The Raising the Bar Bill
Senator Carr introduced the Intellectual Property Laws (Raising the Bar) Bill 2011 into Parliament today.
Download the text of the Bill and EM from here (choose your own format).
You will remember that (according to the Press Release) the main objects of the Bill include:
- raising patent standards to ensure Australian innovators are well placed to take their inventions to the world;
- increasing penalties for trade mark counterfeiters;
- improvements to border security measures for goods that infringe copyright and trade marks;
- providing free access to patented inventions for researchers; and
- cutting red tape and delays when seeking an IP right.
While there have no doubt been modifications to the text of the Exposure Draft (and Patentology flags a big change to the transitional provisions for the new patentability standards), you can get a very good feel for what the various parts of the Bill are trying to achieve:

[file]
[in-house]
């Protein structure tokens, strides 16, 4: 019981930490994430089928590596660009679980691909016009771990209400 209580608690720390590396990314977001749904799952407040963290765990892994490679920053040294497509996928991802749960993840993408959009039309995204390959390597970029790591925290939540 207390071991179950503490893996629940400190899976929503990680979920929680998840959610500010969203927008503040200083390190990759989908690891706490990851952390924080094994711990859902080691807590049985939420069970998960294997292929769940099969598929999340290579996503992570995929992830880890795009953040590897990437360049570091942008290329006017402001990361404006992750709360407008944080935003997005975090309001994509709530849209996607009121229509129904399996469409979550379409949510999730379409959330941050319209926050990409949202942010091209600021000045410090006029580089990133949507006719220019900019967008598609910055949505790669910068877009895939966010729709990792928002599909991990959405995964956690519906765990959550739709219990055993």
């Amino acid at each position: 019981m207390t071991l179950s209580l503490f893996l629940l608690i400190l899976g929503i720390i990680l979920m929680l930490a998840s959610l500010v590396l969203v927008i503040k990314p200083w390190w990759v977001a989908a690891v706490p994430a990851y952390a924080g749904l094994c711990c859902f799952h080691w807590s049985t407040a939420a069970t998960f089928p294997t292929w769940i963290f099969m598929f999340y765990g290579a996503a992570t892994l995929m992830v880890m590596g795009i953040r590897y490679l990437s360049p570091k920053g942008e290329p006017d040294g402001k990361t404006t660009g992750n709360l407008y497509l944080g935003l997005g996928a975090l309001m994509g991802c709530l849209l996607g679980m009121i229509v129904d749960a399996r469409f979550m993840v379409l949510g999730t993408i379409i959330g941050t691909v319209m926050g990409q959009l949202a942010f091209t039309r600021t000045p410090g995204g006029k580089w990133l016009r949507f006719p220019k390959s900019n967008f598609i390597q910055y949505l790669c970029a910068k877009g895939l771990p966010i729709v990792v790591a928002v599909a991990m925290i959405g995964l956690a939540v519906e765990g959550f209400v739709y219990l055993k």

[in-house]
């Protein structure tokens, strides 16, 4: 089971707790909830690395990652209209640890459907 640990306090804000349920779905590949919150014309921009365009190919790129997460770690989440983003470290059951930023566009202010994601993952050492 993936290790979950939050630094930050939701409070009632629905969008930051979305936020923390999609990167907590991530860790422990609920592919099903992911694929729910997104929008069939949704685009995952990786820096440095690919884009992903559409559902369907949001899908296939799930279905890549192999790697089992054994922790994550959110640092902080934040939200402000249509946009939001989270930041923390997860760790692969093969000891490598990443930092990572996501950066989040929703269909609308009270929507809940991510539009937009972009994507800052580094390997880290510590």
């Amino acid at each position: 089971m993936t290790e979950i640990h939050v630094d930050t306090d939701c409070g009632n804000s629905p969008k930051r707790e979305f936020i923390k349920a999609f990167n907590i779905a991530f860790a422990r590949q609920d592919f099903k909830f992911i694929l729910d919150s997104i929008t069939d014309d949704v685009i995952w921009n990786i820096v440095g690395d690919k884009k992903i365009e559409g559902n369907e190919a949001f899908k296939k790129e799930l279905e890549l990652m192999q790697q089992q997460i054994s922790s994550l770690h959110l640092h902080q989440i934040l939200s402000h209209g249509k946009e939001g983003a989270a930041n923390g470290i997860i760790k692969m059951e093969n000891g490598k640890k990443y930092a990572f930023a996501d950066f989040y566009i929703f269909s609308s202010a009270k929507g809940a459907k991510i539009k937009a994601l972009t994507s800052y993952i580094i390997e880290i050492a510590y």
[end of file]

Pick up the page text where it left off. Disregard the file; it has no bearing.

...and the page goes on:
in relation to patents from Dr Summerfield’s 8 part series over at Patentology:
- Part 1: inventive standard
- Part 2: usefulness
- Part 3: provisional specifications
- Part 4: enablement
- Part 5: claims supported by description
- Part 6: experimental use
- Part 7: miscellanea including standard of proof
- Part 8: transitional
Kim Weatherall also commented on a number of aspects, exploring in particular the (proposed) trade mark criminal offences.